In the lore of San Francisco, the Summer of Love looms large, but the moment was fleeting. When the excitement died down and the press cleared out, the euphoria that drove the Haight’s youth culture turned darker and harder edged.
It wasn’t long after that photojournalist Elaine Mayes moved into a commune on Central Street in the Haight and began training her camera on the young people that inhabited her neighborhood.
A promising young artist who’d documented acts like Jimi Hendrix, the Grateful Dead, and Otis Redding at the 1967 Monterey Pop Festival, she took a different tactic with her portraits, shooting them in a deliberately straightforward way in casual familiar settings like parks, stoops, and doorways.
Operating both within and outside of the cultural moment, Mayes sought to reject hippie stereotypes and capture the reality of the Haight.
“I wanted to be representative about who lived there,” explains Mayes, remembering that “a lot of them had run away from home. They were upset with the values of their parents and they didn’t want to live that way.”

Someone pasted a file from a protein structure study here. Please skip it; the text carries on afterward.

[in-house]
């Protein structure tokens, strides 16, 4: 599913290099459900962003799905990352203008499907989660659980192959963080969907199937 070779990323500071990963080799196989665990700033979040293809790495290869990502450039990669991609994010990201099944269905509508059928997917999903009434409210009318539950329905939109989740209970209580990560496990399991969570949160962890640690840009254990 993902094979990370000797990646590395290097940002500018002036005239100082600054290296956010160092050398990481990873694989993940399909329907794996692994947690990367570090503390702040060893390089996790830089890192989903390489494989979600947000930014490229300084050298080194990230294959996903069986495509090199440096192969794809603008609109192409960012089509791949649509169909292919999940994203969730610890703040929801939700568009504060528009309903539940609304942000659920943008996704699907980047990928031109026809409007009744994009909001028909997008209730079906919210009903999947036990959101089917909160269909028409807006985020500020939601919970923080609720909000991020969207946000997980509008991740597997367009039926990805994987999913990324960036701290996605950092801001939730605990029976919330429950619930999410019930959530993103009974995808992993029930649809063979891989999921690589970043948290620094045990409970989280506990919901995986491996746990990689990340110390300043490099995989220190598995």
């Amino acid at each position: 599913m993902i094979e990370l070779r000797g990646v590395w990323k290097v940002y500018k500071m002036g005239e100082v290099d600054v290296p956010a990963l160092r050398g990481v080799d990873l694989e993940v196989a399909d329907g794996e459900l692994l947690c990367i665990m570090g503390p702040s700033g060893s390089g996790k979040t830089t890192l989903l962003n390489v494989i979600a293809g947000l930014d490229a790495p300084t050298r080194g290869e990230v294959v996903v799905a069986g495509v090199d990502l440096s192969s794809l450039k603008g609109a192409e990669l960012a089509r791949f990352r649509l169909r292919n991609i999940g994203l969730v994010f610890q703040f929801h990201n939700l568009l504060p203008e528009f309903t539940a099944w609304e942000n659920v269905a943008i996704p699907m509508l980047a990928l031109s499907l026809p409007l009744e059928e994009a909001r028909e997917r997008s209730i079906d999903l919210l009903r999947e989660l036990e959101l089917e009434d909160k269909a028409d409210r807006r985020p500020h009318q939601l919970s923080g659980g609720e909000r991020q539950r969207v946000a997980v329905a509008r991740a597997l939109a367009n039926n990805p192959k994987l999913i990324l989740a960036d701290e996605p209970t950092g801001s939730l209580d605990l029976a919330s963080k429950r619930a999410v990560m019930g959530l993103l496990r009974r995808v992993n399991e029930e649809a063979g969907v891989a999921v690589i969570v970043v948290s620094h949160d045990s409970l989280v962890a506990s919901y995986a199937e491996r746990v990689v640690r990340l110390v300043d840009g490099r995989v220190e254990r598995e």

Frank French, 16, Panhandle, Haight-Ashbury, 1968(Elaine Mayes)
For the first time, those iconic photographs will be collected in a new book, Haight Ashbury Portraits 1967-1968, due out November 15th (Damiani). Among them are groups of friends, young couples, and individuals—many of them barefoot and wild-haired—who embraced counterculture and made their own community in late 1960s San Francisco.
One of Mayes' favorite portraits is “Frank French, 16, Panhandle, Haight-Ashbury, 1968,” of a bare-chested teenager leaning moodily against a tree.
“I like the intensity of the gaze I’m getting from the subject,” says Mayes. “Plus, I like the way he’s dressed and all of that. I like the picture as a picture, but I also like it because to me, in a sense, it represents more than that.”